Glasgow Short Film Festival 2023

Two interconnected themes emerged for me at this year’s Glasgow Short Film Festival. The first was machine learning (otherwise known as weak artificial intelligence), represented by the Rise of the Empathy Machines strand. The second was the idea of taking control of your own life or the tools you use. These themes intersected interestingly across the short films I managed to see and perhaps express something essential about our contemporary cultural moment.

The Rise of the Empathy Machines strand showcased “experimental films and artists’ moving images made mostly by, on, using, or in collaboration with algorithms, artificial intelligence, and machine learning.” Ben Nicholson of experimental film platform ALT/KINO introduced the strand as intensely topical for online discussions around the potential of machine learning while highlighting the objects of artists like Nick Cave, who spoke about weak AI’s “grotesque mockery of what it is to be human.”

Attending this strand, I saw several short films categorised as exploring how a non-human intelligence might comprehend and view the world, most of which were made using machine learning tools to one degree or another. For example, Anna Ridler’s TRACES OF THINGS used a Generative Adversarial Network (GAN) to produce an imagined photographic archive of Malta. By using historic photographs of Malta as input, Ridler’s GAN was able to output a slideshow of images of what a complete photographic archive of Malta might look like. Mike Tyka’s EONS similarly used BigGAN to create a short animation representing the passage of time on Earth. Nikita Diakur’s BACKFLIP, by contrast, used Cinema 4D software from the company Maxon to create a 3D physical environment in which a computer avatar can simulate cartwheels and backflips.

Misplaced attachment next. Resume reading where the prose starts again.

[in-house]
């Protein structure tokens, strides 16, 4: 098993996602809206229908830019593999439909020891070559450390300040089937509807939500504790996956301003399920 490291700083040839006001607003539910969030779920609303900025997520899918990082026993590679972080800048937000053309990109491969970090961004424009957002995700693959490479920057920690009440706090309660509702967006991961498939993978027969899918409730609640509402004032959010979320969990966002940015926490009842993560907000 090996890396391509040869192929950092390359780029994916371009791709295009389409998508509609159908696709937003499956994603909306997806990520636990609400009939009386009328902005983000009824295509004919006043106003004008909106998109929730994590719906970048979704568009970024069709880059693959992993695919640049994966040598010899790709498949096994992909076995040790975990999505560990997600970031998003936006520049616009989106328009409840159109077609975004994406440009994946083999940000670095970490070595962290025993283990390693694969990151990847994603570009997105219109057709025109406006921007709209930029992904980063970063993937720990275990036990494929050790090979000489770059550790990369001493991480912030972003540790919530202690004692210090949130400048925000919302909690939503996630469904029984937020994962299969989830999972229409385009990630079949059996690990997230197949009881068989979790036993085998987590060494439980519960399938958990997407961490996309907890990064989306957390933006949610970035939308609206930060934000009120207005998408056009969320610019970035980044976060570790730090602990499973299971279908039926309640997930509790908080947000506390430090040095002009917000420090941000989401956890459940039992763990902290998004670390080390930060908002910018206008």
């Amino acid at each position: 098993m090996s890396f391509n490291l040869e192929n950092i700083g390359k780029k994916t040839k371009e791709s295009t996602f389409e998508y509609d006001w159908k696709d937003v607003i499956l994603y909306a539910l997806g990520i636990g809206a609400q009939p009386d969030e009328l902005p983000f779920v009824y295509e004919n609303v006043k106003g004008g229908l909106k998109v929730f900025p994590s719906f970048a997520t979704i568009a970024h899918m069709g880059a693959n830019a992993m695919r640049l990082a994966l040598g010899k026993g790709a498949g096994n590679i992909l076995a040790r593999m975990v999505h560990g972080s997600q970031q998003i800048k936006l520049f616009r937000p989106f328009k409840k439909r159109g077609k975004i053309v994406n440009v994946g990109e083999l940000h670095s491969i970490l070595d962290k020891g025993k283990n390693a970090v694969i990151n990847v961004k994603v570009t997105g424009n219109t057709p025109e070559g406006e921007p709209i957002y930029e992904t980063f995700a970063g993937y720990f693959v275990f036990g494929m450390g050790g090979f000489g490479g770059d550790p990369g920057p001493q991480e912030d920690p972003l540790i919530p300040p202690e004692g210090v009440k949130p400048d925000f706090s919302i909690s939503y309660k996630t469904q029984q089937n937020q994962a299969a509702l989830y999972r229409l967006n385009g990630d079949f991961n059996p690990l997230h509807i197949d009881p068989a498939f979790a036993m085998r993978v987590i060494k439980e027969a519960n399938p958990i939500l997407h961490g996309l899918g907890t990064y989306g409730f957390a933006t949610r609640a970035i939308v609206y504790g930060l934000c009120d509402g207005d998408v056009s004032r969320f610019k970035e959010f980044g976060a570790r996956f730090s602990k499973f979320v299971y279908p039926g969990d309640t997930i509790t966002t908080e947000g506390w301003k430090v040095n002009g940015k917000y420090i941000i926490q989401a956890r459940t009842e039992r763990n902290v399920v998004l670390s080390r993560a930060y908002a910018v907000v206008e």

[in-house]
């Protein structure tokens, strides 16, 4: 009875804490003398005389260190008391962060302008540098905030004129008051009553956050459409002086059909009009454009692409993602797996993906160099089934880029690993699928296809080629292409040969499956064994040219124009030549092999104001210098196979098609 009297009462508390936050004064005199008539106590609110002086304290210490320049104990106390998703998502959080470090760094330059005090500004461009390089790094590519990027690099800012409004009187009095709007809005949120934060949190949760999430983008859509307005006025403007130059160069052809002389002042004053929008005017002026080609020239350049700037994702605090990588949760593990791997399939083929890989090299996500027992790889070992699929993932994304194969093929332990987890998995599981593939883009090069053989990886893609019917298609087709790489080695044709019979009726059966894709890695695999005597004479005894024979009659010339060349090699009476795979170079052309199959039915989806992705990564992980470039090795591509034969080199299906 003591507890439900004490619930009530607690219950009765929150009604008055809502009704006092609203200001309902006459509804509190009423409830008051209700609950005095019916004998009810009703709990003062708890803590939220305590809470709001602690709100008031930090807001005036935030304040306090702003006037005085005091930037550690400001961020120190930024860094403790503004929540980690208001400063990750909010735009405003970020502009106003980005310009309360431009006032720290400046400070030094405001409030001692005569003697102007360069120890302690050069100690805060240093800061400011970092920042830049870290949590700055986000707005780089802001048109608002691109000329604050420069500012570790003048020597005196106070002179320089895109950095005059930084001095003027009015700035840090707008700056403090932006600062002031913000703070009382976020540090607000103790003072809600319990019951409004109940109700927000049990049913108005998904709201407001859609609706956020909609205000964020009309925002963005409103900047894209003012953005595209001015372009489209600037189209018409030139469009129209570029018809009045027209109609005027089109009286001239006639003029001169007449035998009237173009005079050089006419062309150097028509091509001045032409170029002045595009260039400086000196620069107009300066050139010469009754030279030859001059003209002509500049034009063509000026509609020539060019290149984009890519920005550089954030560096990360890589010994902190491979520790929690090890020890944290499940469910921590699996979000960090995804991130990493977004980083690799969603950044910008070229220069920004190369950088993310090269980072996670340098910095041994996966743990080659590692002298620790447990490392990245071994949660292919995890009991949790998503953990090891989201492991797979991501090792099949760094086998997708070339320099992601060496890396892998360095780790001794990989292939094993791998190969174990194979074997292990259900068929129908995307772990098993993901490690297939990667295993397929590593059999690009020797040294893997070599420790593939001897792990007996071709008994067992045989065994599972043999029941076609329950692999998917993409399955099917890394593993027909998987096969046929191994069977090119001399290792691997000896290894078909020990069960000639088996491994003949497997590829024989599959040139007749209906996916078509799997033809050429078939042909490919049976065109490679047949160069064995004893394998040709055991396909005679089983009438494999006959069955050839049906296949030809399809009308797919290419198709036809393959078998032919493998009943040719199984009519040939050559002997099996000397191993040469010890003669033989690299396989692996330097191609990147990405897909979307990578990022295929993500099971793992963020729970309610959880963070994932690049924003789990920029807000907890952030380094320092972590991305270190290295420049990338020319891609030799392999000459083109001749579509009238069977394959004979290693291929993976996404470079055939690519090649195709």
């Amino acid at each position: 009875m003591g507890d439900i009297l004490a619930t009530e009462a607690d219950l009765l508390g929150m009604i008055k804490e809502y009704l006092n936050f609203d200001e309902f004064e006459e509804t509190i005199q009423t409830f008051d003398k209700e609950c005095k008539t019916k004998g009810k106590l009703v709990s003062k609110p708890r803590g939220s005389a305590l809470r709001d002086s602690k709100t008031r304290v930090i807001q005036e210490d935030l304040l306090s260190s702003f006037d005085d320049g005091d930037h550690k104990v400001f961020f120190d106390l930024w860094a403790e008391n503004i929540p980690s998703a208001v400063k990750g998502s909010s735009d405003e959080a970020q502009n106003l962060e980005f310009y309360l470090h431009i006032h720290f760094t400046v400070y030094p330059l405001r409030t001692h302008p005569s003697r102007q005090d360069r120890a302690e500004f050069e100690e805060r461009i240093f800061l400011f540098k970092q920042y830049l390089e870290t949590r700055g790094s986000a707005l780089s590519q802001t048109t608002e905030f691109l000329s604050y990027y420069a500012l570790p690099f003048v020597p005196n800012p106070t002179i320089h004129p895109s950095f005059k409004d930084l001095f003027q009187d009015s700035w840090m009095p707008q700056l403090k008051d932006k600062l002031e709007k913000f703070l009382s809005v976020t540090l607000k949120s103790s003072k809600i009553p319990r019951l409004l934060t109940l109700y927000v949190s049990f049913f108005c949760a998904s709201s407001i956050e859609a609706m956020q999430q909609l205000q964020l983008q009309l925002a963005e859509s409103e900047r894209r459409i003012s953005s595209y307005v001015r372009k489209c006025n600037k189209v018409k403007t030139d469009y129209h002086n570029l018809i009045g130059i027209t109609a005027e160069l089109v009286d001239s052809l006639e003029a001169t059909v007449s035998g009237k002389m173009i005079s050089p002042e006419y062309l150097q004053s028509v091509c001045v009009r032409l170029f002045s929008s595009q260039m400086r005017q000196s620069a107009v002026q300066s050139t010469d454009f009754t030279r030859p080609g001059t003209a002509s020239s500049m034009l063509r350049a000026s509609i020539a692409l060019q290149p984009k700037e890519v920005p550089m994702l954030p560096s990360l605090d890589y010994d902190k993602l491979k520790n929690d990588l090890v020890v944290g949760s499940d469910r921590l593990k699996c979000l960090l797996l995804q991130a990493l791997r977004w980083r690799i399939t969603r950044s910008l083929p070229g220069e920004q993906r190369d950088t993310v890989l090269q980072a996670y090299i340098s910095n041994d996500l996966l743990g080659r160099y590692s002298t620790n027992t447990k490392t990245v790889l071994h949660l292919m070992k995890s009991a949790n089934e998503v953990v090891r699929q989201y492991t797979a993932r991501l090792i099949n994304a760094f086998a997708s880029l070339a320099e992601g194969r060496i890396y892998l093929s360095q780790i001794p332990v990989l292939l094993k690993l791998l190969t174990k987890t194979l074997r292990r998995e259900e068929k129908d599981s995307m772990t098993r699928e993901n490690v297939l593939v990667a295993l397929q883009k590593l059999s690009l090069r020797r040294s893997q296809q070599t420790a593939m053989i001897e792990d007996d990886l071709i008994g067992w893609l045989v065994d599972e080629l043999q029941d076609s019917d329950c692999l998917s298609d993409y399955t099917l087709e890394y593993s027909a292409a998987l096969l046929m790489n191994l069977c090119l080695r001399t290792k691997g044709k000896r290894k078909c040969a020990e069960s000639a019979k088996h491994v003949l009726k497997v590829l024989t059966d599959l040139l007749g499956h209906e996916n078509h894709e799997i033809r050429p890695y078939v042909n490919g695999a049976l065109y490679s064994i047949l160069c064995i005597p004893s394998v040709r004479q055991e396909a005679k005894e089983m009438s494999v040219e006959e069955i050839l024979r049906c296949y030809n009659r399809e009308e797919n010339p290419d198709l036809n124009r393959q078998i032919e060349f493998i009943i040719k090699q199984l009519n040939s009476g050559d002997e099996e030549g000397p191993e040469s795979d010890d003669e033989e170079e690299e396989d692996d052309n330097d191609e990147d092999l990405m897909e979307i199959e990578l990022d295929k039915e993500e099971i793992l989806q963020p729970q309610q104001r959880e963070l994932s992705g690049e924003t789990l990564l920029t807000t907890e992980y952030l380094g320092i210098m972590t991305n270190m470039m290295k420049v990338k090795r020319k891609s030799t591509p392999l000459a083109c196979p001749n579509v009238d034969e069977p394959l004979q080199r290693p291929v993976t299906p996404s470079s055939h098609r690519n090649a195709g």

For me, these films produced with machine learning showed an inverse relationship between their quality and how much control the software tools were given over the creative process: the more “control” the weak AI was given, the less interesting the films were. TRACES OF THINGS is a slideshow of blurry sepia images that creates a grotesque mockery of a photographic archive. Cristina Iliescu’s A.I. POETRIES OF FEMALE AND NON-FEMALE BEINGS IN GAS STATIONS AT NIGHT (POEZII A.I. DESPRE FEMEI ȘI NON-FEMEI ÎN BENZINĂRII NOPTEA) imagines an artificial intelligence watching a petrol station through CCTV footage and creating poetry. However, the concrete poetry (produced using Apple’s iOS predictive text function) only highlighted the paucity of meaning at the heart of machine learning. The images and texts produced by weak AI tend to blur together indistinctly because the tools’ outputs are all broadly similar. There’s a clear lack of intentionality when we imagine how a machine learning tool sees the world precisely because there’s no subject behind the perception; there is only the object of perception.